Cook County sets new murder record and Foxx is to blame
Cook County States Attorney Kim Foxx has set a lower threshold for fighting crime, creating an environment that encourages criminals in Cook County to believe that if they commit crimes here they will have an easier fight if caught. Since criminals only get caught maybe once every five crimes, the reduced emphasis on crime makes it even more likely they will commit crimes, which is why recent data shows Cook County last year experienced the highest crime level in decades
By Ray Hanania
I guess if I were a criminal in America, I would want to move to Cook County.
Cook County achieved another record this week, recording more gun-related homicides last year than in any other prior year. Until 2020, the worst year was 1994, according to the medical examiner’s office, with 838 gun-related homicides. In 2020, there were a record 857 gun-related homicides, according to a press release from the Cook County Medical Examiner’s office.
I think it is a fair question to ask why? I believe the answer is simple and clear but wrapped up in so much politics and race that we can’t really speak to it.
When crime increases, it suggests that criminals feel they can get away with it. Of all the places where criminals are pampered, Cook County ranks as one of the nation’s softest on crime, thanks to our States Attorney, Kim Foxx.
Under Cook County States Attorney Kim Foxx crime has worsened last year more Ethan in any previous year going back decades. That fact has signaled to criminals that they can get away with crime far easier today than they could before. The crime data and Foxx’s failed policies have created an atmosphere that has emboldened thew criminals
Foxx has raised the bar on serious crime. She stopped prosecuting shoplifting as a felony if the value of stolen items is under $1,000. It’s a threshold three times higher than the rest of Illinois, and double what it used to be in Cook County.
Worse, is that Foxx has made it harder to approve charges against criminals as we saw during the protests that followed the killing of George Floyd in Minneapolis. Thousands of hoodlums, vandals and criminals assimilated into the legitimate protests against race-driven violence, and they committed all kinds of crimes. Very few were prosecuted although thousands were arrested, were identified and were known to be involved by the police.
I understand the argument Foxx is making. Our court system is jammed and our jails are packed. But I also understand that when a Law Enforcement eases consequences on criminal suspects, the criminals are smart enough to see that and they recognize they have a better chance of avoiding arrest, prosecution or conviction.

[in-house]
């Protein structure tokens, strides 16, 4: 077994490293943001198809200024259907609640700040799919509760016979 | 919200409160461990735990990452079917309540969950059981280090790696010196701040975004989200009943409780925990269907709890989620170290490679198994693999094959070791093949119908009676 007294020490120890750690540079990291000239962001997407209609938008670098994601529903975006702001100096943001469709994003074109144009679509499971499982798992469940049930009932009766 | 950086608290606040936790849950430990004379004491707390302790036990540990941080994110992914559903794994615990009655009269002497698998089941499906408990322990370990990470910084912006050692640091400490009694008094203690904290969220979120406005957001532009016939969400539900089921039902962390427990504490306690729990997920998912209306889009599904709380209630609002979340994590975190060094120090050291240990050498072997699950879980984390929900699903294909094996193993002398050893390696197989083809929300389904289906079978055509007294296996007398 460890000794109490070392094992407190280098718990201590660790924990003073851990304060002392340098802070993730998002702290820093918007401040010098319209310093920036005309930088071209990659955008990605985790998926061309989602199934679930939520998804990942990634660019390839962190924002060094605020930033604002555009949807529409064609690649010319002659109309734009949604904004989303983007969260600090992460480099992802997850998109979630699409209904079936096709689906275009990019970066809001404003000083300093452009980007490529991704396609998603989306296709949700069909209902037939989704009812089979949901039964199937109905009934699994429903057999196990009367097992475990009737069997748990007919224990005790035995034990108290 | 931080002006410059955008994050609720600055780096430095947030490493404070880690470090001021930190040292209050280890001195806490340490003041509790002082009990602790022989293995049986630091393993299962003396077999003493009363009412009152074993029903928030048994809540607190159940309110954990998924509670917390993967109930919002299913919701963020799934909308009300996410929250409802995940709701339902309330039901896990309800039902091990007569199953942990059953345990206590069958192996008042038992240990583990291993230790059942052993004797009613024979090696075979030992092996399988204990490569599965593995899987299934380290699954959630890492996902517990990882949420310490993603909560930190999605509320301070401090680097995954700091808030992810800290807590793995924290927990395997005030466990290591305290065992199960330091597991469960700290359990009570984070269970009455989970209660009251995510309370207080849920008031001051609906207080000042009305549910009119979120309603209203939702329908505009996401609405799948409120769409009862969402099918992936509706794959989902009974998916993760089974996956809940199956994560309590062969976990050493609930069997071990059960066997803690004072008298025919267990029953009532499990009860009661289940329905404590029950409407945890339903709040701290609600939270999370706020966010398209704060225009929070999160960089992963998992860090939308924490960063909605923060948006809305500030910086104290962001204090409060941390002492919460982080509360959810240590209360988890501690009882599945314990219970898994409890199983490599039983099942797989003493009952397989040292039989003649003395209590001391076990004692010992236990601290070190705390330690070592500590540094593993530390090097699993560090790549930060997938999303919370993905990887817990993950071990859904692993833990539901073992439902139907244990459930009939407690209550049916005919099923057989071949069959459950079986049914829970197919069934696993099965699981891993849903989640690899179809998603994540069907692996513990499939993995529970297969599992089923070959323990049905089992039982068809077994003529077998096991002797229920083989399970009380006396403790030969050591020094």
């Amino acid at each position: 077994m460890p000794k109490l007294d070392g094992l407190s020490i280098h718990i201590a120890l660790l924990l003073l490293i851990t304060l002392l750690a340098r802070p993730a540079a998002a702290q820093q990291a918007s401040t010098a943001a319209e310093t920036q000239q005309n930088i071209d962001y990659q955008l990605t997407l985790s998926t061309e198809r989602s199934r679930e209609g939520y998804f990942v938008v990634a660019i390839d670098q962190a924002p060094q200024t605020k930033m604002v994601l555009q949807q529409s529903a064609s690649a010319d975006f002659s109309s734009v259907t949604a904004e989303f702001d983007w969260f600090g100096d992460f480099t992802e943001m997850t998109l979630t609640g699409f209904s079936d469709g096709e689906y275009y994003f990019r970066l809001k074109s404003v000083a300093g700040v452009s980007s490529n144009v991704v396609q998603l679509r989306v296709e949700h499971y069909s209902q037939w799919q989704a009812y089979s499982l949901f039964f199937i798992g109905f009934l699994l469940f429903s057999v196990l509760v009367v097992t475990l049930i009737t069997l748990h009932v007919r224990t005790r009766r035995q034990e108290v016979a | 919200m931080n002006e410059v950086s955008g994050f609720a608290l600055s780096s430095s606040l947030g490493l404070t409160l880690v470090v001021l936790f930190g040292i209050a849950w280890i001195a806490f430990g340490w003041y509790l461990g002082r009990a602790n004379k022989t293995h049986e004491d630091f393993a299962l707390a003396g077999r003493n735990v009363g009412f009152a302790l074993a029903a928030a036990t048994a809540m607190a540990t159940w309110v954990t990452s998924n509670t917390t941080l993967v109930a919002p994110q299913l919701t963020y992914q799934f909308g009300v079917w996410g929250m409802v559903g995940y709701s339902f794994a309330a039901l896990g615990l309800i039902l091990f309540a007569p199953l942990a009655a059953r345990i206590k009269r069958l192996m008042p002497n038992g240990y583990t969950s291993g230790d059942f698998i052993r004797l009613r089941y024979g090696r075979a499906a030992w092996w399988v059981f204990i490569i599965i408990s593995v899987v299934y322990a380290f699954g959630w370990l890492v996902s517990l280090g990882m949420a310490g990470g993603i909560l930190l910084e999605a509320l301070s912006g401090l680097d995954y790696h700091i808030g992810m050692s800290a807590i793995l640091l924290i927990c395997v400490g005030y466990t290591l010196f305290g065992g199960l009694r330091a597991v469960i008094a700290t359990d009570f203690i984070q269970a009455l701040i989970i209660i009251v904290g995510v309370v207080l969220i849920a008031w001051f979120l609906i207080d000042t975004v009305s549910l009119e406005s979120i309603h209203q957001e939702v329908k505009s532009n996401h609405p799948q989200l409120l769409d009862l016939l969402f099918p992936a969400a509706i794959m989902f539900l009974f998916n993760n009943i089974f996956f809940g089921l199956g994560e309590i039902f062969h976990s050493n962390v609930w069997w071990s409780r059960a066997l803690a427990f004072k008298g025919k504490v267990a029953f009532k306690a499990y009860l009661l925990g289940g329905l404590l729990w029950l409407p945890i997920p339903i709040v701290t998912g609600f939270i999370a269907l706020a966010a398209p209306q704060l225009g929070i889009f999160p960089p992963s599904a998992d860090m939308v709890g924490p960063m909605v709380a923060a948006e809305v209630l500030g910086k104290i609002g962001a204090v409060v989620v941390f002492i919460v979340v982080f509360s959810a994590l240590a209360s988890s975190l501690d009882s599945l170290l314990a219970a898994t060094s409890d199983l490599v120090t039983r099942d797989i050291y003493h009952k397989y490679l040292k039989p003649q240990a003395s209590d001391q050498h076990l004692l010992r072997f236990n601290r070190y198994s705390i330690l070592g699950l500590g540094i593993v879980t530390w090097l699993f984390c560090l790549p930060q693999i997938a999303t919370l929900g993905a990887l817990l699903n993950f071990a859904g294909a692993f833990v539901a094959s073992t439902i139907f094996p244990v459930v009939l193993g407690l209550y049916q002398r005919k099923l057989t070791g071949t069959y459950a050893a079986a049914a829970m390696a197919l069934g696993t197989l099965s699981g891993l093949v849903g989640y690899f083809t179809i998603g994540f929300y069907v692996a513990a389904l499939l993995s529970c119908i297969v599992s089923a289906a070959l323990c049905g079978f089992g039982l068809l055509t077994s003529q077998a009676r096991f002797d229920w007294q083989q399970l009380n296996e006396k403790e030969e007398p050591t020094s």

I have covered politics and crime in Chicago for some 45 years and here are some realities that I think Foxx doesn’t want to address.
Criminals are always looking for advantages and they tend to flock to communities that are perceived as soft on crime. We’re talking about intentional crimes from shoplifting to murder, not crimes of passion or accident.
These intentional criminals who embrace crime as a lifestyle, who steal, sell drugs, threaten and beat and kill people, and are members of street gangs, know that the odds are in their favor even when the police were allowed to be tough. With our police hamstrung by racist and political restrictions, the odds are even greater for the criminal to escape consequences.
I’m guessing that only 20 percent of criminal acts face prosecution, and of that probably 35 percent end up with serious consequences. The odds of beating the rap are on the side of the criminals, in Cook County’s pro-criminal environment.
Crime, not of passion or accident, is driven by an intentional effort to do something wrong. Criminals plan it out. They are seriously disturbed mentally. You can’t be that smart to risk your life by taking someone else’s life, unless you think you can get away with it, as most murderers and criminals do. If you think robbing a bank is easier that struggling hard to find work, you have something missing. Or maybe, you are just drugged up.
The odds of the criminals winning have increased because of today’s anti-police environment. I don’t know why anyone would want to be a cop considering the burden is on them more than on the criminals. When a criminal makes a mistake, they are given the benefit of the doubt. When police make a mistake, it’s treated far worse than when police mistakenly broke into the home of a woman who now claims the break-in was an intentional act of racism.
Criminals have the advantage in Cook County. Why wouldn’t the gun-related homicides increase?
Criminals know they have a better chance of getting away with it here, whether it is shoplifting or murder.
If you can steal a sweater and get away with it, you can steal money from a store. If you can rob a store, you rob a person. It doesn’t take much more to use a gun and injure or murder.
Crime shouldn’t be defined by the intensity of the injustice. You are either a criminal or you are not. Instead of focusing on race, we should focus on one standard of justice across the board.
(Ray Hanania is an award winning former Chicago City Hall reporter and political columnist. This column was originally published in the Southwest News Newspaper Group in the Des Plaines Valley News, Southwest News-Herald, The Regional News, The Reporter Newspapers. For more information on Ray Hanania visit www.Hanania.com or email him at firstname.lastname@example.org.)
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